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Iraq: Depleted Uranium's Use In Gulf War Still Controversial

The controversy over the use of depleted uranium ammunition has become a front-page story after several NATO peacekeepers who served in the Balkans have died of cancer. But the debate has deep roots, going back to the first use of such weapons in the 1991 Gulf War.

Prague, 11 January 2001 (RFE/RL) -- Nobody debates the effectiveness of using ammunition hardened with depleted uranium, or DU, for penetrating enemy armor and destroying it.

The metal has a density almost twice that of lead, allowing it to pierce steel that is several centimeters thick. And it is inexpensive and readily available, being a byproduct of converting uranium into fuel for nuclear reactors or bombs.

During the Gulf War, U.S. and British forces fired some 320 tons of DU-hardened ordinance, or some 25 times that used in NATO-led campaigns in Bosnia and Kosovo in the 1990s.

Military experts say the weapons contributed to the overwhelming success of coalition forces during the Gulf War, in which hundreds of Iraqi tanks were destroyed on the battlefield.

But if military planners are convinced of the strategic advantages of using DU, a fierce debate has long raged over whether it poses a health hazard to forces who use it and to civilian populations.

Immediately after the Gulf War, tens of thousands of U.S. and British veterans began to complain of a mysterious illness they said they contracted while at war. The symptoms began with losing teeth and hair and suffering from chronic fatigue. Over time, dozens of the veterans developed cancer. The symptoms were so consistent that the illness was given a name, Gulf War Syndrome, even though its cause or causes remain unexplained.

At the same time, Iraqi health officials have reported a rise in cancers inside the country since the Gulf War. In 1990, some 4,340 cancer cases were registered in Iraq. But by 1992, the figure had increased to some 6,160 -- a more than 40 percent jump.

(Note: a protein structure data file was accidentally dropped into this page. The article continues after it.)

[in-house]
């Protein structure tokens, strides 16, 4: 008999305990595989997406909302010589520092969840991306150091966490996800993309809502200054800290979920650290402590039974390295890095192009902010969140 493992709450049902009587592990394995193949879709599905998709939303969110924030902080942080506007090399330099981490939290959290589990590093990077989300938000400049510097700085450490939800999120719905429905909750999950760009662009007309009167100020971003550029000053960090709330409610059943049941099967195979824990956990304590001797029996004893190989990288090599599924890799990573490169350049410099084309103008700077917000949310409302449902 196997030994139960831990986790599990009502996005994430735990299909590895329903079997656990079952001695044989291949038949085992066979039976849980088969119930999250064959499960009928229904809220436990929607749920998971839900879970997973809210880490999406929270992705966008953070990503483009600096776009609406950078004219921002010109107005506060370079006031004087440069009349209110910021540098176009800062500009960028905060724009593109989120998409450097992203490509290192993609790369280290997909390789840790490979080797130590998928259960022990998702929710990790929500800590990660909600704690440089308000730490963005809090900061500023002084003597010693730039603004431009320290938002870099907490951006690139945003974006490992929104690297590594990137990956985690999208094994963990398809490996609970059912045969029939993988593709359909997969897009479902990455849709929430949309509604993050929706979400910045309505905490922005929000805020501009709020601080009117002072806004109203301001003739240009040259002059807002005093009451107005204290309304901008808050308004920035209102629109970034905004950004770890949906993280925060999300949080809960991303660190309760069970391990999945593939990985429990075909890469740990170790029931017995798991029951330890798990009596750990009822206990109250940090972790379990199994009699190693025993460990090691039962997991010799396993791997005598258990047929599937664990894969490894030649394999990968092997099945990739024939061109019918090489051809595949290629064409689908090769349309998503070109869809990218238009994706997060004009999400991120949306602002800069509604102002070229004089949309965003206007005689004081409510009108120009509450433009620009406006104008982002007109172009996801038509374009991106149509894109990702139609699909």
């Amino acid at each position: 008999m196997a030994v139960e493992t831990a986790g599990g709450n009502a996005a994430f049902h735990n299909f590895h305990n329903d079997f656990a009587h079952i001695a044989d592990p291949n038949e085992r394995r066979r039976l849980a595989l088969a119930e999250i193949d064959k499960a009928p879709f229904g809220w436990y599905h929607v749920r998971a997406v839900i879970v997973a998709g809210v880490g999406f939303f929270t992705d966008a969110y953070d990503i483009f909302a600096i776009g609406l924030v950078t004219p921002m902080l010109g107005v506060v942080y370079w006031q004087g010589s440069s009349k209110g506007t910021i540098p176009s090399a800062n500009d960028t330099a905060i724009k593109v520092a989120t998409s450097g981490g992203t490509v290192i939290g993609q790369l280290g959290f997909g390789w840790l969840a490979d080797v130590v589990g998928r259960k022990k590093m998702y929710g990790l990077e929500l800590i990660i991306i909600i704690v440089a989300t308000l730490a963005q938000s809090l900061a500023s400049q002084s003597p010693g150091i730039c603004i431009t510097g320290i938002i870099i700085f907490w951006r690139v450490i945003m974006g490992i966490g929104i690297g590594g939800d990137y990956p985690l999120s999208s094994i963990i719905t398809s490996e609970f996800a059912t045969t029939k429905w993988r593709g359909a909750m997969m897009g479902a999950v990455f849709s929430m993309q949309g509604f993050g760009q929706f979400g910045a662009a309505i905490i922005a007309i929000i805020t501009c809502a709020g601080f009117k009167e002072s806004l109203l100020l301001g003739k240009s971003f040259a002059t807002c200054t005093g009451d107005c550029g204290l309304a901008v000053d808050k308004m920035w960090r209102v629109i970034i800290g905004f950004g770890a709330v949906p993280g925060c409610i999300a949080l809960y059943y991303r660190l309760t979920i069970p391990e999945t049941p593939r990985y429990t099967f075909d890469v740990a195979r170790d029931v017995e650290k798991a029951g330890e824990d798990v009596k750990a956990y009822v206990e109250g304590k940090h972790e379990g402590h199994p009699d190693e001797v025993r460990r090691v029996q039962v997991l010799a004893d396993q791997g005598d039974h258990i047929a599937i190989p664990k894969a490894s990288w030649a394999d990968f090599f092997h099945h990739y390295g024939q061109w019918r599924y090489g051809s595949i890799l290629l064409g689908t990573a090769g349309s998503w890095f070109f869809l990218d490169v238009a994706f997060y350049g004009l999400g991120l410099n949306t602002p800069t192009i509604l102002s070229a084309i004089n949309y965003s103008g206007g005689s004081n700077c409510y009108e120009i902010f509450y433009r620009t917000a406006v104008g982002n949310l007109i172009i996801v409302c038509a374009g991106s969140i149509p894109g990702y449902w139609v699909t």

After a decade of research, most western medical experts believe that Gulf War Syndrome is associated with the destruction of Iraq's chemical weapons depots, which released particles of substances such as Sarin into the air. They also attribute it to the burning of Kuwait's oil fields, which were set alight by retreating Iraqi troops and sent massive clouds of smoke containing carcinogens into the atmosphere.

And some studies have even disputed whether the Gulf War can be linked to any cancer increases at all. One recent survey by the Manchester University in Britain showed that among some 50,000 British troops who served in the Gulf, about 65 died of cancer by last year. That was about the same rate for a similar group of soldiers who did not serve in the war.

U.S. defense officials stated over and over this week their belief that DU has no link to cancer. Michael Kilpatrick, of the U.S. Department of Defense's Gulf War Illnesses section, told a press conference in Brussels yesterday:

"There is no medical evidence in the literature or any scientific studies that have been done that natural or depleted uranium causes cancers or any kinds of illness."

Some dozen NATO peacekeepers are reported to have died of cancer, mostly leukemia, since serving in the Balkans. NATO Secretary-General George Robertson said yesterday NATO would create a commission to probe the health effects of the use of DU in Bosnia and Kosovo but repeated NATO sees no link to DU in the cases.